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Secrets of an Outdoor Writer: Rednecks Have More Fun

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You prigs have no idea what you’re missing.

For every hunting story you’ve read, there was at least one other one the writer couldn’t tell you…

I’ve been an outdoor writer for a while, but before that I was a reader: I used to marvel at the glossy hunting magazines, the writers’ tales of derring-do in the face of rotten weather and tricky critters. Now that I’ve been behind the scenes and seen how the sausage is made, I’m here to tell you that for every hunting story you’ve read in a magazine, there were two or three ones from that very same hunt that the writer can’t tell. Usually, the reason why is because it wouldn’t fit into the space allotments our editors (blast the ink-stained wretches, every one) give us. Sometimes, however, it’s because what just went down is weird, embarrassing, or worse. Although I’ve changed names and details to protect innocent and guilty alike, here’s one of the first stories I couldn’t tell…until now.

Most of my early hunting experience was in the Northeastern U.S., so I always wondered where people got the idea that hunters like to ride around on our tailgates, swigging beer, whooping. and spitting. I never saw anyone do it, so I figured that it was just another outdated cultural trope. Why would anyone do that? It seemed unsafe, for starters, and what was the allure? Then I became a gunwriter.

I was way out West, evaluating a particular gun-and-glass combo by way of a prairie-dog hunt. Or, more precisely, a prairie-dog shoot, given that the little Black Plague-carrying buggers don’t do much to evade the gunfire coming from 200 yards away. After a long evening picking off the ‘dogs, it was time to head back to the ranch house, which was a good 10 miles away over unpaved roads. The guns weren’t ours, of course, so we secured them cozily in the cab of the truck for safekeeping. That left the bed of the truck for the writers (which, as any editor will tell you, is still much too good for us). We opened the tailgate, got situated, and the guide drove off.

It was a beautiful sunset, the truck was bouncing, the mood was high, and we were unencumbered by seatbelts. We’d been shooting in the hot sun all day, and we’d been up since before dawn. We were tired, maybe a little dehydrated, and definitely a lot loopy. My boots dangled over the rutted ranch road as I watched a flock of bats take to the darkening sky. I don’t know who started the Rebel Yell contest, but someone did–and the next thing you know, we were ay-yi-yi-ing like we were born to it.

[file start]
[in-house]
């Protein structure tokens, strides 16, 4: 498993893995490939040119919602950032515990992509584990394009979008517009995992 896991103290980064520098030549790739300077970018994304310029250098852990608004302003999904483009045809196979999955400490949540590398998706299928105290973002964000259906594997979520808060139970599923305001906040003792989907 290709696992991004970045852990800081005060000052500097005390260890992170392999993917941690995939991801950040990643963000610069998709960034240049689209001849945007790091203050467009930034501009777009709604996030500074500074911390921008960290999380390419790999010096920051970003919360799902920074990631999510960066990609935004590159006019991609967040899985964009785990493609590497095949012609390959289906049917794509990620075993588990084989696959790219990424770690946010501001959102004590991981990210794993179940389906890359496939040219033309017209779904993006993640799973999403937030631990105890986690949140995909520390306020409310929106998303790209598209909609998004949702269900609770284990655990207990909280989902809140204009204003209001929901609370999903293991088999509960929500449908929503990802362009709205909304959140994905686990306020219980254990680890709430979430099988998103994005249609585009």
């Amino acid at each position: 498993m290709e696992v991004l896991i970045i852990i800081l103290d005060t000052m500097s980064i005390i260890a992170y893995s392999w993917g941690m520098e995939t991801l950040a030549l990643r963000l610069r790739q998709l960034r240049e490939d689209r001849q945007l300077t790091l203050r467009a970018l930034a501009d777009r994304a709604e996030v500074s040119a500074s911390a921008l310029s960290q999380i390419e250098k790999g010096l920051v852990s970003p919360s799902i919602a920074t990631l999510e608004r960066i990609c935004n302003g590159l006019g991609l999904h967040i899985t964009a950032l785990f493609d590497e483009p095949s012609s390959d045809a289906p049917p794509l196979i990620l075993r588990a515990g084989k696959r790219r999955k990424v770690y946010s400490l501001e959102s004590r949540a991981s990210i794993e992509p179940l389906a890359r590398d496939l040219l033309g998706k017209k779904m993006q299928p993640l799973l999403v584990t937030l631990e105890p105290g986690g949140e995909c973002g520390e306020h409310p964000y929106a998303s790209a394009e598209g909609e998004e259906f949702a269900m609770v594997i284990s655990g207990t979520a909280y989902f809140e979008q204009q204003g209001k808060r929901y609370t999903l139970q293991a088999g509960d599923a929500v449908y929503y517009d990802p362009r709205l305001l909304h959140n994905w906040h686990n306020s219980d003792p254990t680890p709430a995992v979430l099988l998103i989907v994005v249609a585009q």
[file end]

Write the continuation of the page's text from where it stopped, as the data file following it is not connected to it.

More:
There was only one problem…we were out West, the roads were dry, and every whoop came complete with a simoom’s worth of dust. The prairie dogs are part of the problem there, you see: They may be cute, but they extirpate every single green living thing around their town, and they do it from the roots up. That part of the ranch looked like a moonscape. It really didn’t matter if you were Rebel Yelling or not; the dust cloud would invade any available moist face-hole it could find and immediately transform into nostril mud.

Luckily, our wise guide had prepared for the presence of outdoor writers by stashing a six-pack of light domestic beer in the back, which we promptly cracked open. And why not? We were done shooting for the day, the guns were unloaded, and we’d be leaving them locked in the truck overnight. Truth is, I wasn’t exactly drinking the beer–more like using it to swish out my mouth. And what to do with muddy mouthwash beer when it’s served its purpose? Why, one must spit it out!

So, that’s why people think Western hunters ride around on tailgates whooping, swigging beer, and spitting. Because they do. And it’s awesome.

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